An aching sadness permeates every frame of ‘Interstellar’.
And this pain lingers on . . . even during the scientific ramblings of space-suited explorers.
Yet, in that pain lies a seed; a seed of hope. And the sheer beauty of seeing that seed burst with life is overwhelming.
When those moments arrive, a magic surges through your body; tingling your fingers and bristling your neck.
This, my friends, is pure cinema. And, it’s something Christopher Nolan delivers in spades during Interstellar; his ‘humanist love song to the planet’*.
Supported brilliantly by Hans Zimmer’s soaring score, Nolan comes as close as anyone has to perfecting this medium. He’s long been a champion of the importance of visuals in cinema. This may sound dumb, but think of how many filmmakers are forced to use endless dialogue to get their point across. Nolan just needs an image (and the talents of the world’s leading film composer). At a number of points during the movie, I longed for the powers of fourth-dimensional manipulation to pause time and let these images wash over me forever. If anything, that was my biggest disappointment with the film; it had to move forwards . . . as we all do.
To desperately want to live these snapshots forever, yet to feel them drift from your grasp and disappear into the endless reaches of space; it’s audience manipulation as an art form, and it’s brilliant.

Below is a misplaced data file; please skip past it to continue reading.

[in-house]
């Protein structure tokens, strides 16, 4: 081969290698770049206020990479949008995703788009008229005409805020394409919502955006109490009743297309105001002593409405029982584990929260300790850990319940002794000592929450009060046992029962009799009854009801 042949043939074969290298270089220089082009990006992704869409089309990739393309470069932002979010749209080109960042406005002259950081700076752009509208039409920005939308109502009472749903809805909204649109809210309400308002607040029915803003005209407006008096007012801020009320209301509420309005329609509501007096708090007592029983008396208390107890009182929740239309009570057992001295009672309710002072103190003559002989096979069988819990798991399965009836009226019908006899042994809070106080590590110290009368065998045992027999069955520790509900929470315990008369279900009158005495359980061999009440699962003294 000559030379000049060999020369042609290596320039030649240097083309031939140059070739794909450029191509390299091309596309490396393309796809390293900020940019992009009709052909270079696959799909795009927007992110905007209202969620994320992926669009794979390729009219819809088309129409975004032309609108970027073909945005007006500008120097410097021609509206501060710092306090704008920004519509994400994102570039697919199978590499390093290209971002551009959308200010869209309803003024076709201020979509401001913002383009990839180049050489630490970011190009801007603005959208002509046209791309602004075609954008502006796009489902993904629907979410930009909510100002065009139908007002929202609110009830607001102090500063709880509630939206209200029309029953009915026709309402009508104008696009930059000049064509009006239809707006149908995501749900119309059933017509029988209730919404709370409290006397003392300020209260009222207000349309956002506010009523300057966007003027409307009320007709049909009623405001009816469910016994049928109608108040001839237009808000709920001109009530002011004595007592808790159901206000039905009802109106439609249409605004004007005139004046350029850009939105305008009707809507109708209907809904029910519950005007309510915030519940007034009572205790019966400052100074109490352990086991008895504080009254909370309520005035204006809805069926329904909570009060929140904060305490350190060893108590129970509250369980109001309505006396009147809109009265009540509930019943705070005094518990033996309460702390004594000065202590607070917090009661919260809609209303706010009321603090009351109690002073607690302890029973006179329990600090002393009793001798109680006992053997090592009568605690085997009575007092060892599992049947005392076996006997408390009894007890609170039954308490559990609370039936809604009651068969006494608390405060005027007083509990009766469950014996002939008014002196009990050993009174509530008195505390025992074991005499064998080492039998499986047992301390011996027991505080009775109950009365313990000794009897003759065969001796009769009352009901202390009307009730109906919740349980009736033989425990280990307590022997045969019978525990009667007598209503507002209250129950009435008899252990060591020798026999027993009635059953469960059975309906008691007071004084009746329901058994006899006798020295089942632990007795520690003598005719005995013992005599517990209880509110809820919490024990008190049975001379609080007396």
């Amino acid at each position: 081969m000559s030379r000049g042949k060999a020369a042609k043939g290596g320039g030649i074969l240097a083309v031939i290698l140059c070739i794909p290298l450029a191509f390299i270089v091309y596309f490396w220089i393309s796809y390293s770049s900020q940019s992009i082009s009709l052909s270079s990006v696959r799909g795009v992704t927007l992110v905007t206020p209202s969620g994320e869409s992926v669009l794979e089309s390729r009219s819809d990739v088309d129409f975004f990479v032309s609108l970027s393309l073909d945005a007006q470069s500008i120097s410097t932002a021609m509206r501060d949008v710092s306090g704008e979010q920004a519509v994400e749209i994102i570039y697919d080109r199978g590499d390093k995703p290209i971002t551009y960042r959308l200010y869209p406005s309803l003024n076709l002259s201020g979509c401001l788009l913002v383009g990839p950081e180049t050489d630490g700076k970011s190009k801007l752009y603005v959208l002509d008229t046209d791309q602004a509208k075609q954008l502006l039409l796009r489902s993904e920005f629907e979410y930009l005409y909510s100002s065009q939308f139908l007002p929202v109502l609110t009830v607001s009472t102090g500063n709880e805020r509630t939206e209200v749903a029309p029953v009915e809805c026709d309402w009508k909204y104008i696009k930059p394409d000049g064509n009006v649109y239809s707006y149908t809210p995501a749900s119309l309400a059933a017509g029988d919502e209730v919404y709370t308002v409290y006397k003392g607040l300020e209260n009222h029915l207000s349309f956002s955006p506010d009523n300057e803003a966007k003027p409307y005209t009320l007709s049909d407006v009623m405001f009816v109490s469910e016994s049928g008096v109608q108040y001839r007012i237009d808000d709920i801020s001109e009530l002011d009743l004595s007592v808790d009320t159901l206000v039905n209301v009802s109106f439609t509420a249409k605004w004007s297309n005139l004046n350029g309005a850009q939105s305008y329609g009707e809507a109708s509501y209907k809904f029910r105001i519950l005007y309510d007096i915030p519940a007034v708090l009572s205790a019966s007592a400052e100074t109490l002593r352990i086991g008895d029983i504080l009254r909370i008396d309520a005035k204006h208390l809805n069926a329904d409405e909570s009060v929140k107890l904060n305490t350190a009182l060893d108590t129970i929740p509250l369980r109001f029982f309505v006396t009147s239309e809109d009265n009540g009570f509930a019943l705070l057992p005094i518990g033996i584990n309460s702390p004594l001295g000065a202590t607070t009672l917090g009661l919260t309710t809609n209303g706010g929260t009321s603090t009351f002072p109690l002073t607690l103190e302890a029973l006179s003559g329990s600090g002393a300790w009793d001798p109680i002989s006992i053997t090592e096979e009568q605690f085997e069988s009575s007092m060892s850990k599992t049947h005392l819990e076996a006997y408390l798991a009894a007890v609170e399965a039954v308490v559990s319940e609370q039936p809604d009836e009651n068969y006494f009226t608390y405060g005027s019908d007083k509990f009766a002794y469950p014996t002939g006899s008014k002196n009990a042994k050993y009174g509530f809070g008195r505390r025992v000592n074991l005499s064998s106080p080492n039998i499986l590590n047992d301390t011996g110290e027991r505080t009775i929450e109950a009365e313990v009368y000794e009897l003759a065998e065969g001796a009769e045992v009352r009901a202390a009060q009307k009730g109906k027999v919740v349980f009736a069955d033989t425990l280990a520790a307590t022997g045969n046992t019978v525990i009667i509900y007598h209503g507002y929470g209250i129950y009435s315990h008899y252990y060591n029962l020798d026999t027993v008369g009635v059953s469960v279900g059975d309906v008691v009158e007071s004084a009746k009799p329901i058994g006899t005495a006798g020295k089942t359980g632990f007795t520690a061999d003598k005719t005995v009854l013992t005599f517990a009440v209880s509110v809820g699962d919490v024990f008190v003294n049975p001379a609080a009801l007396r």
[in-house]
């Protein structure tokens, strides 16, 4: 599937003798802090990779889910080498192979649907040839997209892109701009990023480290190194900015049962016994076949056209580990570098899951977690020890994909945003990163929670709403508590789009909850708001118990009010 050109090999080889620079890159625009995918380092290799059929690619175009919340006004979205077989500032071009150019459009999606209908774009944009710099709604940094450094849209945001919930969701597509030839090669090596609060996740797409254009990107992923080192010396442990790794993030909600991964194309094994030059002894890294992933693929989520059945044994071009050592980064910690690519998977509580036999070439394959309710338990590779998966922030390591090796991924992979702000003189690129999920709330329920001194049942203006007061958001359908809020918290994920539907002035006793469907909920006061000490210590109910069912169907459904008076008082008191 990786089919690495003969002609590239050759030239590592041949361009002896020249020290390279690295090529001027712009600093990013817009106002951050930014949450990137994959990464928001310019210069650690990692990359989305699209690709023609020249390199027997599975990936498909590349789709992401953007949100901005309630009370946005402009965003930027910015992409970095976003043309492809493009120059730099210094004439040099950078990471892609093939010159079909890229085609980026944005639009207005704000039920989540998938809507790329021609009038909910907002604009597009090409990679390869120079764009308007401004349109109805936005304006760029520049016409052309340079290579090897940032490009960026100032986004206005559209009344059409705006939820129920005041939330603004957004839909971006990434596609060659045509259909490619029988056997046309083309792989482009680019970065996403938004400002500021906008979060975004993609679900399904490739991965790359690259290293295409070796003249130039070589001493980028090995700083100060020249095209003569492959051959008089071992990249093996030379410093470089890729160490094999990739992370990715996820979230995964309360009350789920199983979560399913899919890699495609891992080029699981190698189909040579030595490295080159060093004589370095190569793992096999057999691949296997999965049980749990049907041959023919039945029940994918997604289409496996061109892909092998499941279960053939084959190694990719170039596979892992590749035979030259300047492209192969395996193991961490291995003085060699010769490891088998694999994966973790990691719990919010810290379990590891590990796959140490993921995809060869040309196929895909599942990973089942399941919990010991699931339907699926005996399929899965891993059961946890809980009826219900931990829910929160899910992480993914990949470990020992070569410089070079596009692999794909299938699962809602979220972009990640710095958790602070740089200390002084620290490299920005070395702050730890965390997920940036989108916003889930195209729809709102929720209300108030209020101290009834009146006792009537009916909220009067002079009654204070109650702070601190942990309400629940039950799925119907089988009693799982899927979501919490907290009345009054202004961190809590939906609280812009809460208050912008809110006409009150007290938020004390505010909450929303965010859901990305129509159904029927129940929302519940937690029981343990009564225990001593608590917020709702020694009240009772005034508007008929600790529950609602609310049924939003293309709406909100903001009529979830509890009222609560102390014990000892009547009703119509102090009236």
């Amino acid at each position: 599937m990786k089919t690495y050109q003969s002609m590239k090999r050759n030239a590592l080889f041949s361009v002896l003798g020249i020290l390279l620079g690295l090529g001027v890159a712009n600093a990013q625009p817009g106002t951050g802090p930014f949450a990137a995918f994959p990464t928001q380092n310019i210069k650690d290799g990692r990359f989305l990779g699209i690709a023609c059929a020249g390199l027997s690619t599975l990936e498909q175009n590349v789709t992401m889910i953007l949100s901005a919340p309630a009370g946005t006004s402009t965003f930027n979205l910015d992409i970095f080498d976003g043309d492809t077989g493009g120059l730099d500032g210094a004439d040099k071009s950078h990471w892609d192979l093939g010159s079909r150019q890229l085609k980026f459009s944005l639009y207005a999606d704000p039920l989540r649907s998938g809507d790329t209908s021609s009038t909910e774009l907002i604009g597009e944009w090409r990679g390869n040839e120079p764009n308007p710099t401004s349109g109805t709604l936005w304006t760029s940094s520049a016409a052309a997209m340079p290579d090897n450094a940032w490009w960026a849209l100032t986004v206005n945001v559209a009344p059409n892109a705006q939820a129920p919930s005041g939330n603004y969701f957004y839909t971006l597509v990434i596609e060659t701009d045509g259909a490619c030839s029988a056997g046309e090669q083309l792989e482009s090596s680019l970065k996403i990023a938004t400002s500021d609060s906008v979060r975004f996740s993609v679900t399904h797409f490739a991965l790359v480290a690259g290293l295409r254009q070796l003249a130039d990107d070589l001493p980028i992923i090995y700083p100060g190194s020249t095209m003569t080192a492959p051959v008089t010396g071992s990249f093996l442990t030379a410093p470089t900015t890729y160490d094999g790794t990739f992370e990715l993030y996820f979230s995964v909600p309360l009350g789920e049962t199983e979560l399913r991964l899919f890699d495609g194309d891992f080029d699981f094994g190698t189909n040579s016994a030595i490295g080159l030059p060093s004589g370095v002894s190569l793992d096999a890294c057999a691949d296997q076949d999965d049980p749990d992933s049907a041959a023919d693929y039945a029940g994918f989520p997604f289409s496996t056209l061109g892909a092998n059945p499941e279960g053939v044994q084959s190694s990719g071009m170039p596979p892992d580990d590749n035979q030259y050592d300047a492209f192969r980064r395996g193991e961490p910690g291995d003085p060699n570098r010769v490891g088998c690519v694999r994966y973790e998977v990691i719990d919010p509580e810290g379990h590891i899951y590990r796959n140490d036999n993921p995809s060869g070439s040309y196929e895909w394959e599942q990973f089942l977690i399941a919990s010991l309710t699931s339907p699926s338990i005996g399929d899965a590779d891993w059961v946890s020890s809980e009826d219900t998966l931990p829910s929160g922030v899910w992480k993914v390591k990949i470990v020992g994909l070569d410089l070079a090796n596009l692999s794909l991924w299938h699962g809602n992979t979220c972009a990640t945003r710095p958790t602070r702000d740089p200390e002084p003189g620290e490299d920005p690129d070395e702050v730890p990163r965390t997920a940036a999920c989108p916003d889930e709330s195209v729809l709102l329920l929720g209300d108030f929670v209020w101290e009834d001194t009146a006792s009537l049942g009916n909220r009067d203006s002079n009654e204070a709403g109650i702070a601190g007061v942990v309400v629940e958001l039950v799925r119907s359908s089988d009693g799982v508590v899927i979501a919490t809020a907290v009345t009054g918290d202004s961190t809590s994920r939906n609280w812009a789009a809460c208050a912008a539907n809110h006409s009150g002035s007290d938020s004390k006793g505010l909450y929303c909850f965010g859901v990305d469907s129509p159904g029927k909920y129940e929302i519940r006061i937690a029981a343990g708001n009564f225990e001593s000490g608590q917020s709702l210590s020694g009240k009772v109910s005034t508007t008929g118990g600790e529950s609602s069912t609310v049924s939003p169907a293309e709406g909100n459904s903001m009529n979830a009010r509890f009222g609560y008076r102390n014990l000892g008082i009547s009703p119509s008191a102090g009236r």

The science does have a tendency to choke the emotional core and dirty the wonder with logic. But, the universal truths still ring true. Nolan glides between the small and the large-scale effortlessly; from vast great canvases of ideas to supreme moments of intimacy.
Is it a surprise to know that ‘Interstellar’ isn’t about space?
Well, no more than ‘Inception’ is about corporate crime . . . so not at all, then.
Nolan admires the beauty of space; but he revels in the beauty of humankind. Unlike Alfonso Cuaron’s wandering, and wondering, eye in ‘Gravity’, Nolan keeps his focus squarely on character and emotion. Despite being light-years away from Earth, Nolan keeps his camera close-by. He remains supremely restrained when there must have been the underlying urge to send his camera soaring off into the cosmos. Instead, (the brilliant) Matthew McConaughey’s stupid helmet is left blocking us from the possibility of exploring the intricacies of the spaceship or the breath-taking views out the window. But, the humanity we’re given in return is far more worthy of exploration . . .
*a terrific summary courtesy of Simon Mayo